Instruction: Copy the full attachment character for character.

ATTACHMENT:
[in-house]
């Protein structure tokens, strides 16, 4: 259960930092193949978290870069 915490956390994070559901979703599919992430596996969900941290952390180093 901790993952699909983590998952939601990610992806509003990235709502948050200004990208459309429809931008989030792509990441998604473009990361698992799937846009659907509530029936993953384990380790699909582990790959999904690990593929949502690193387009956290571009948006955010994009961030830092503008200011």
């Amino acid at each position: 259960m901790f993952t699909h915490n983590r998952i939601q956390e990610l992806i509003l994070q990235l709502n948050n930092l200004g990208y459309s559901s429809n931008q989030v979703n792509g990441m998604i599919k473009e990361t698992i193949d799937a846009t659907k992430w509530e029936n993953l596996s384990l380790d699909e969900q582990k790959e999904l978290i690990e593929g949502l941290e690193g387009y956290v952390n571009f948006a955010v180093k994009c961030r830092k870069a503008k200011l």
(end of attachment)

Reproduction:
[in-house]
């Protein structure tokens, strides 16, 4: 259960930092193949978290870069 915490956390994070559901979703599919992430596996969900941290952390180093 901790993952699909983590998952939601990610992806509003990235709502948050200004990208459309429809931008989030792509990441998604473009990361698992799937846009659907509530029936993953384990380790699909582990790959999904690990593929949502690193387009956290571009948006955010994009961030830092503008200011």
């Amino acid at each position: 259960m901790f993952t699909h915490n983590r998952i939601q956390e990610l992806i509003l994070q990235l709502n948050n930092l200004g990208y459309s559901s429809n931008q989030v979703n792509g990441m998604i599919k473009e990361t698992i193949d799937a846009t659907k992430w509530e029936n993953l596996s384990l380790d699909e969900q582990k790959e999904l978290i690990e593929g949502l941290e690193g387009y956290v952390n571009f948006a955010v180093k994009c961030r830092k870069a503008k200011l």